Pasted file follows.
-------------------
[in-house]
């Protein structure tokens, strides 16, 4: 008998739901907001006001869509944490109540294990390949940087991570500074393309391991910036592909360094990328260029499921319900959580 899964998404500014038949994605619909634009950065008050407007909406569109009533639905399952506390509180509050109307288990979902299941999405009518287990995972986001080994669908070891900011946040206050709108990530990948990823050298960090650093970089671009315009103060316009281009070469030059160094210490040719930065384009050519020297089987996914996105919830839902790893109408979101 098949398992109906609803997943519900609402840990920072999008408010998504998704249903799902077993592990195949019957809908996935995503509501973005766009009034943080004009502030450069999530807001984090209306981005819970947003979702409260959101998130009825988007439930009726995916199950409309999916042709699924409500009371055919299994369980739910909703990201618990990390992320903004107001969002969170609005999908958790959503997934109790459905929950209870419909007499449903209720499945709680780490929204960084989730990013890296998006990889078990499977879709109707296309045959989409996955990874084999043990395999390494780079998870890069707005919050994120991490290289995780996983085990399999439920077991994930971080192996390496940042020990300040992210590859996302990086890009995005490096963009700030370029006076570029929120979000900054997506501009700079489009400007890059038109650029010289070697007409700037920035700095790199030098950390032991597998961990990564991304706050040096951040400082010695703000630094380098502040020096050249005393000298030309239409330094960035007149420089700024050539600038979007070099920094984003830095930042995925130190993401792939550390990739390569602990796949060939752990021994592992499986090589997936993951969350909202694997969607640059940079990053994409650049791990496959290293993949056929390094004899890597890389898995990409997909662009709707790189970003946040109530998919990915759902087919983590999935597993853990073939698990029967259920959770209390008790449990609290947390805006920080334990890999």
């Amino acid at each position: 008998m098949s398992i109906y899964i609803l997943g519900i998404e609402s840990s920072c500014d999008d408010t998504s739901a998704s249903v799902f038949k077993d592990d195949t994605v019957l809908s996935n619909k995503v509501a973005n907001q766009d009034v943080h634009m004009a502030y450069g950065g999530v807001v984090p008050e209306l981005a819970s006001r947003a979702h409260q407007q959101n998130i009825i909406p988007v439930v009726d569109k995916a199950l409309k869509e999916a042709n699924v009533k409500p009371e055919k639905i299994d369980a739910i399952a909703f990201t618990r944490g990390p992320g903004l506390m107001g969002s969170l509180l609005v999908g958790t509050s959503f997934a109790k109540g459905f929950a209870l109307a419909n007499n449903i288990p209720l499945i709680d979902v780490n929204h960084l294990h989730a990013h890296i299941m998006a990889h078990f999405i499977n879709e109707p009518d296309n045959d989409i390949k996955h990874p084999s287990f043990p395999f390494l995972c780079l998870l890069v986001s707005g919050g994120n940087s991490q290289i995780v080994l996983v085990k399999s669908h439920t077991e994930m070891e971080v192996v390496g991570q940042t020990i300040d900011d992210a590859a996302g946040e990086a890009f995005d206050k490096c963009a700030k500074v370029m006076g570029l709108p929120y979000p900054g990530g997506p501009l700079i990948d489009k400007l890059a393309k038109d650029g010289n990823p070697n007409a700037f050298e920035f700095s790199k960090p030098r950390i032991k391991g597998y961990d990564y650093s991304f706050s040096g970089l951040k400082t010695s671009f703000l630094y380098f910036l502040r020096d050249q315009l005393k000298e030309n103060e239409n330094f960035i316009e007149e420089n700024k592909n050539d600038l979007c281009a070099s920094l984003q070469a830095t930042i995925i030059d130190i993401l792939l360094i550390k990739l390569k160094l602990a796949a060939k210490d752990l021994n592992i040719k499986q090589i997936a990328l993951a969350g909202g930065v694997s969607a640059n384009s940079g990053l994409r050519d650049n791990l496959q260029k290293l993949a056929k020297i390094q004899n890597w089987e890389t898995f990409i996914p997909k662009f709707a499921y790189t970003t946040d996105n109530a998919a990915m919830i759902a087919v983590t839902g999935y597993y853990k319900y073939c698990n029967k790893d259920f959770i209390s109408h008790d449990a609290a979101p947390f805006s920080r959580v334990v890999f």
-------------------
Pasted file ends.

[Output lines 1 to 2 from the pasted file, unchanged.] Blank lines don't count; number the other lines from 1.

[in-house]
């Protein structure tokens, strides 16, 4: 008998739901907001006001869509944490109540294990390949940087991570500074393309391991910036592909360094990328260029499921319900959580 899964998404500014038949994605619909634009950065008050407007909406569109009533639905399952506390509180509050109307288990979902299941999405009518287990995972986001080994669908070891900011946040206050709108990530990948990823050298960090650093970089671009315009103060316009281009070469030059160094210490040719930065384009050519020297089987996914996105919830839902790893109408979101 098949398992109906609803997943519900609402840990920072999008408010998504998704249903799902077993592990195949019957809908996935995503509501973005766009009034943080004009502030450069999530807001984090209306981005819970947003979702409260959101998130009825988007439930009726995916199950409309999916042709699924409500009371055919299994369980739910909703990201618990990390992320903004107001969002969170609005999908958790959503997934109790459905929950209870419909007499449903209720499945709680780490929204960084989730990013890296998006990889078990499977879709109707296309045959989409996955990874084999043990395999390494780079998870890069707005919050994120991490290289995780996983085990399999439920077991994930971080192996390496940042020990300040992210590859996302990086890009995005490096963009700030370029006076570029929120979000900054997506501009700079489009400007890059038109650029010289070697007409700037920035700095790199030098950390032991597998961990990564991304706050040096951040400082010695703000630094380098502040020096050249005393000298030309239409330094960035007149420089700024050539600038979007070099920094984003830095930042995925130190993401792939550390990739390569602990796949060939752990021994592992499986090589997936993951969350909202694997969607640059940079990053994409650049791990496959290293993949056929390094004899890597890389898995990409997909662009709707790189970003946040109530998919990915759902087919983590999935597993853990073939698990029967259920959770209390008790449990609290947390805006920080334990890999």